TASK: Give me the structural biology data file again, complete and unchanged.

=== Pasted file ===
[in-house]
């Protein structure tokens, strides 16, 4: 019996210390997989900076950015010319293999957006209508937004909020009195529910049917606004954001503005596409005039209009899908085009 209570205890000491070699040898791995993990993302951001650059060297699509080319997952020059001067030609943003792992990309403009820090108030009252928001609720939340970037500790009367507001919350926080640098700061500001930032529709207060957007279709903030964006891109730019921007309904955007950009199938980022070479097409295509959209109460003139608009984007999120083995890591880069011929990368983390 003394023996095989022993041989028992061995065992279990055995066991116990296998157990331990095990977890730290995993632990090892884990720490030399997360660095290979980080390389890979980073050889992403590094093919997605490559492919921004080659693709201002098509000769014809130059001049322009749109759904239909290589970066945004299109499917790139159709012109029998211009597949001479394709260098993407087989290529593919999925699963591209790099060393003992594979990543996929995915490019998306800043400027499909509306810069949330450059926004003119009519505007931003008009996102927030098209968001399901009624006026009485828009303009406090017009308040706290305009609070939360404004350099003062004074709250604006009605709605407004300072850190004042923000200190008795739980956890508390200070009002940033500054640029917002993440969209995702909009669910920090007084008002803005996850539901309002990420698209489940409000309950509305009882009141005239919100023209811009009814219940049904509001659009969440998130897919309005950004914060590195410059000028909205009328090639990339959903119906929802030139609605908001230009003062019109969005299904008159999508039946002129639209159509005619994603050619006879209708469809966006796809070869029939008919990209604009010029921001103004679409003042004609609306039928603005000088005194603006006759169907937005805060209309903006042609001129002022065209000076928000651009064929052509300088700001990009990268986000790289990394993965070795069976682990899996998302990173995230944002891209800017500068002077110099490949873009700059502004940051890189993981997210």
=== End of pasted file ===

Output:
[in-house]
């Protein structure tokens, strides 16, 4: 019996210390997989900076950015010319293999957006209508937004909020009195529910049917606004954001503005596409005039209009899908085009 209570205890000491070699040898791995993990993302951001650059060297699509080319997952020059001067030609943003792992990309403009820090108030009252928001609720939340970037500790009367507001919350926080640098700061500001930032529709207060957007279709903030964006891109730019921007309904955007950009199938980022070479097409295509959209109460003139608009984007999120083995890591880069011929990368983390 003394023996095989022993041989028992061995065992279990055995066991116990296998157990331990095990977890730290995993632990090892884990720490030399997360660095290979980080390389890979980073050889992403590094093919997605490559492919921004080659693709201002098509000769014809130059001049322009749109759904239909290589970066945004299109499917790139159709012109029998211009597949001479394709260098993407087989290529593919999925699963591209790099060393003992594979990543996929995915490019998306800043400027499909509306810069949330450059926004003119009519505007931003008009996102927030098209968001399901009624006026009485828009303009406090017009308040706290305009609070939360404004350099003062004074709250604006009605709605407004300072850190004042923000200190008795739980956890508390200070009002940033500054640029917002993440969209995702909009669910920090007084008002803005996850539901309002990420698209489940409000309950509305009882009141005239919100023209811009009814219940049904509001659009969440998130897919309005950004914060590195410059000028909205009328090639990339959903119906929802030139609605908001230009003062019109969005299904008159999508039946002129639209159509005619994603050619006879209708469809966006796809070869029939008919990209604009010029921001103004679409003042004609609306039928603005000088005194603006006759169907937005805060209309903006042609001129002022065209000076928000651009064929052509300088700001990009990268986000790289990394993965070795069976682990899996998302990173995230944002891209800017500068002077110099490949873009700059502004940051890189993981997210």